Prior research on technological frames indicates that many of the difficulties associated with systems implementation stem from differences in the meanings users, managers, and system developers attribute to automation projects. Although the concept of technological frames has been used to explore the bases for intergroup conflict during implementation, it is also a useful device for probing more deeply into the effects complex systems have on users’ perceptions of their work and the role-altering effects of new technologies. Drawing upon personal construct theory and job characteristics theory, we adapted the repertory grid technique to explore the technology-in-use frames of a group of occupationally certified fingerprint technicians (FPTs). Our investigation reveals the important role the FPTs’ occupationally defined values and norms played in structuring their existing work practices and the tensions produced by organizationally mandated efforts to restructure the logic of their expertise-based hierarchies. These insights illuminate the effects work redesign had on the FPTs’ task environment, the process logic that guided specific work practices, and the roles defined by their expertise-based hierarchies, providing a basis for understanding the FPTs’ unanticipated reactions to the automation of their work.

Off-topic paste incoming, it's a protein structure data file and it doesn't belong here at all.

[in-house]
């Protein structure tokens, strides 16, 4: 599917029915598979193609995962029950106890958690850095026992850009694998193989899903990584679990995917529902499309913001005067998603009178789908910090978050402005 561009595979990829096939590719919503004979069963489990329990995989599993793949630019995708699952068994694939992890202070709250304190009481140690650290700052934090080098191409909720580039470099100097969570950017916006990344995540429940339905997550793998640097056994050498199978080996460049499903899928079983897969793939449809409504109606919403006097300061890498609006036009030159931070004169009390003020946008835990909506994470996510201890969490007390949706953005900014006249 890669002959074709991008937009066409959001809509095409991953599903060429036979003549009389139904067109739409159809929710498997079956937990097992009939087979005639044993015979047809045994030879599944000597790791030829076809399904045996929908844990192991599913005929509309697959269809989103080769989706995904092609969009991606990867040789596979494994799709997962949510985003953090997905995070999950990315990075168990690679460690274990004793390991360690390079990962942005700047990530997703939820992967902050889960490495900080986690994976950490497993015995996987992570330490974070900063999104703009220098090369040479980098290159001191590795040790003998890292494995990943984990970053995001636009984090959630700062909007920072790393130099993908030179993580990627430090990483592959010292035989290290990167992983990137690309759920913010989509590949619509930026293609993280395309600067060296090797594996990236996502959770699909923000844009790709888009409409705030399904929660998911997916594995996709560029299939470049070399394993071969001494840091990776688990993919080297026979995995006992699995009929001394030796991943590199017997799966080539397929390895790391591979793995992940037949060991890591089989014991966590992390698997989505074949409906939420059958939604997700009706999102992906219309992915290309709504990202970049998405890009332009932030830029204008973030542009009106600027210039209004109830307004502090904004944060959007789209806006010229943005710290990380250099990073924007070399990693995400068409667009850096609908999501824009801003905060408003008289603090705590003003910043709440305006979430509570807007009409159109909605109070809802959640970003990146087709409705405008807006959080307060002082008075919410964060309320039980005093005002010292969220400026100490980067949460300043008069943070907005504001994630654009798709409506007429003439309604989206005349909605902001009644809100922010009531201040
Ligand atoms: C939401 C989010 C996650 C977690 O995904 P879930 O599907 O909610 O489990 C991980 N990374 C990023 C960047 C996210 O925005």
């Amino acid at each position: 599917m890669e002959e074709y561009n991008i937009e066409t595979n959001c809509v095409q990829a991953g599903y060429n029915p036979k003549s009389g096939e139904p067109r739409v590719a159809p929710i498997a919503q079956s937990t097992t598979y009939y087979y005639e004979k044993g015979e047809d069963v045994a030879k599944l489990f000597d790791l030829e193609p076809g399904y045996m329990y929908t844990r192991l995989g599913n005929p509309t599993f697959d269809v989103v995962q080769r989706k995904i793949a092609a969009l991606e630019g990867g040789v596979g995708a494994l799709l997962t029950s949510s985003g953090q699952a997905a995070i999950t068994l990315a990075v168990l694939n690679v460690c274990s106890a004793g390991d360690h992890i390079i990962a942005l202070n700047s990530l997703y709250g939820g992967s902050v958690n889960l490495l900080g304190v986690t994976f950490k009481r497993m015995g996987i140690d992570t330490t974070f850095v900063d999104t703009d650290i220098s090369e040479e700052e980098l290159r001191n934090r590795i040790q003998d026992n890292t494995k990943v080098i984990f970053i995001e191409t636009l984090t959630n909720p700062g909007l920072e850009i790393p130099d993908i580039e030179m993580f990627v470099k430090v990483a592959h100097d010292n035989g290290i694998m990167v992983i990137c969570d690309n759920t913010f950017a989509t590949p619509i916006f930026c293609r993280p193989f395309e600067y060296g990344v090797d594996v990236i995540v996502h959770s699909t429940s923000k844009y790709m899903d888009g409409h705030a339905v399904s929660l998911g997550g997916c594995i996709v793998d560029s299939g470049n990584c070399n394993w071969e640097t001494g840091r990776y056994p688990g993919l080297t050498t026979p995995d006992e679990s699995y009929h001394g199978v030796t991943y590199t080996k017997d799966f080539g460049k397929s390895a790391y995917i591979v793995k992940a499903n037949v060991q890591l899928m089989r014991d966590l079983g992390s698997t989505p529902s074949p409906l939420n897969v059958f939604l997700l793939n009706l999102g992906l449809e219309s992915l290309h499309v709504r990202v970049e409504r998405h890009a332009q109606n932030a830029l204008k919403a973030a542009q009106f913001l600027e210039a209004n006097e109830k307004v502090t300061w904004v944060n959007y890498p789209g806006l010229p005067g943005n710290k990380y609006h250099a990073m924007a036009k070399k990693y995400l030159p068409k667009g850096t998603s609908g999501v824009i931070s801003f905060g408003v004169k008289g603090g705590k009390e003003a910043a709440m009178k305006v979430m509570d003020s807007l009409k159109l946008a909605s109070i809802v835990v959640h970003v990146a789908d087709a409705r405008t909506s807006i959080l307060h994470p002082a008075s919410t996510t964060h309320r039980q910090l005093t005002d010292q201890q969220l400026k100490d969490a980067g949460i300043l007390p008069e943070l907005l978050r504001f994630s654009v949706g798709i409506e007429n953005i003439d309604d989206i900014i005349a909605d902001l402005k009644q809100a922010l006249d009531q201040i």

Available at: http://works.bepress.com/christopher-davis/9/